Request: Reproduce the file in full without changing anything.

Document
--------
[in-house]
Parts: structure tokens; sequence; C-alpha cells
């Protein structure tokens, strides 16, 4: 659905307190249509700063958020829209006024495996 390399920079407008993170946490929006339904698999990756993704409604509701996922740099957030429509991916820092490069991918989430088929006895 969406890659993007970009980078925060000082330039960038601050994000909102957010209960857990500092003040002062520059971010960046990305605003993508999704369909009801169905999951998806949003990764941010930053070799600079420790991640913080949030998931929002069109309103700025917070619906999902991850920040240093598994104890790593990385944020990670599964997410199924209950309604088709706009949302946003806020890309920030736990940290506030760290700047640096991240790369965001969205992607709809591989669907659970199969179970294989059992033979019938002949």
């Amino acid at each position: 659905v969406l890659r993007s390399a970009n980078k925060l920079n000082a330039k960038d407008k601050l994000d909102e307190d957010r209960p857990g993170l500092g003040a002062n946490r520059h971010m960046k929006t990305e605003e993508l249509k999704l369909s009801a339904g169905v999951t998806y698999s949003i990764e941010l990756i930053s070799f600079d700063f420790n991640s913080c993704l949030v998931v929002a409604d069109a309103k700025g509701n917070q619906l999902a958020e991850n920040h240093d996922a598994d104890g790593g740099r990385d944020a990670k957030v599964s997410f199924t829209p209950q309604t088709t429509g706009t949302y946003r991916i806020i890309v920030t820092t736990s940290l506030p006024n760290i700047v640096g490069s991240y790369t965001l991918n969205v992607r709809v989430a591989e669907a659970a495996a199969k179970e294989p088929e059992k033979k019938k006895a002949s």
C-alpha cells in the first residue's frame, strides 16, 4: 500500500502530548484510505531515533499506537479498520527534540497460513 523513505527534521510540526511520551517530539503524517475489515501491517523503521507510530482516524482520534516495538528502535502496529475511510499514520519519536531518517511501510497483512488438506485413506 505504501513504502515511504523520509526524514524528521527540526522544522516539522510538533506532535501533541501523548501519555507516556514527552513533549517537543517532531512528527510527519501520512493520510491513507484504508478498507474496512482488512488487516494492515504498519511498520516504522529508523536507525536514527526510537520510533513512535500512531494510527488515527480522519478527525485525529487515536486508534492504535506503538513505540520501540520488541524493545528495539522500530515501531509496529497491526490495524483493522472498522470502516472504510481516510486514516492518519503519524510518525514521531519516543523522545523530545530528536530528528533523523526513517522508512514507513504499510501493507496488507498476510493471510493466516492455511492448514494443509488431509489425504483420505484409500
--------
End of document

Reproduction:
[in-house]
Parts: structure tokens; sequence; C-alpha cells
């Protein structure tokens, strides 16, 4: 659905307190249509700063958020829209006024495996 390399920079407008993170946490929006339904698999990756993704409604509701996922740099957030429509991916820092490069991918989430088929006895 969406890659993007970009980078925060000082330039960038601050994000909102957010209960857990500092003040002062520059971010960046990305605003993508999704369909009801169905999951998806949003990764941010930053070799600079420790991640913080949030998931929002069109309103700025917070619906999902991850920040240093598994104890790593990385944020990670599964997410199924209950309604088709706009949302946003806020890309920030736990940290506030760290700047640096991240790369965001969205992607709809591989669907659970199969179970294989059992033979019938002949």
């Amino acid at each position: 659905v969406l890659r993007s390399a970009n980078k925060l920079n000082a330039k960038d407008k601050l994000d909102e307190d957010r209960p857990g993170l500092g003040a002062n946490r520059h971010m960046k929006t990305e605003e993508l249509k999704l369909s009801a339904g169905v999951t998806y698999s949003i990764e941010l990756i930053s070799f600079d700063f420790n991640s913080c993704l949030v998931v929002a409604d069109a309103k700025g509701n917070q619906l999902a958020e991850n920040h240093d996922a598994d104890g790593g740099r990385d944020a990670k957030v599964s997410f199924t829209p209950q309604t088709t429509g706009t949302y946003r991916i806020i890309v920030t820092t736990s940290l506030p006024n760290i700047v640096g490069s991240y790369t965001l991918n969205v992607r709809v989430a591989e669907a659970a495996a199969k179970e294989p088929e059992k033979k019938k006895a002949s």
C-alpha cells in the first residue's frame, strides 16, 4: 500500500502530548484510505531515533499506537479498520527534540497460513 523513505527534521510540526511520551517530539503524517475489515501491517523503521507510530482516524482520534516495538528502535502496529475511510499514520519519536531518517511501510497483512488438506485413506 505504501513504502515511504523520509526524514524528521527540526522544522516539522510538533506532535501533541501523548501519555507516556514527552513533549517537543517532531512528527510527519501520512493520510491513507484504508478498507474496512482488512488487516494492515504498519511498520516504522529508523536507525536514527526510537520510533513512535500512531494510527488515527480522519478527525485525529487515536486508534492504535506503538513505540520501540520488541524493545528495539522500530515501531509496529497491526490495524483493522472498522470502516472504510481516510486514516492518519503519524510518525514521531519516543523522545523530545530528536530528528533523523526513517522508512514507513504499510501493507496488507498476510493471510493466516492455511492448514494443509488431509489425504483420505484409500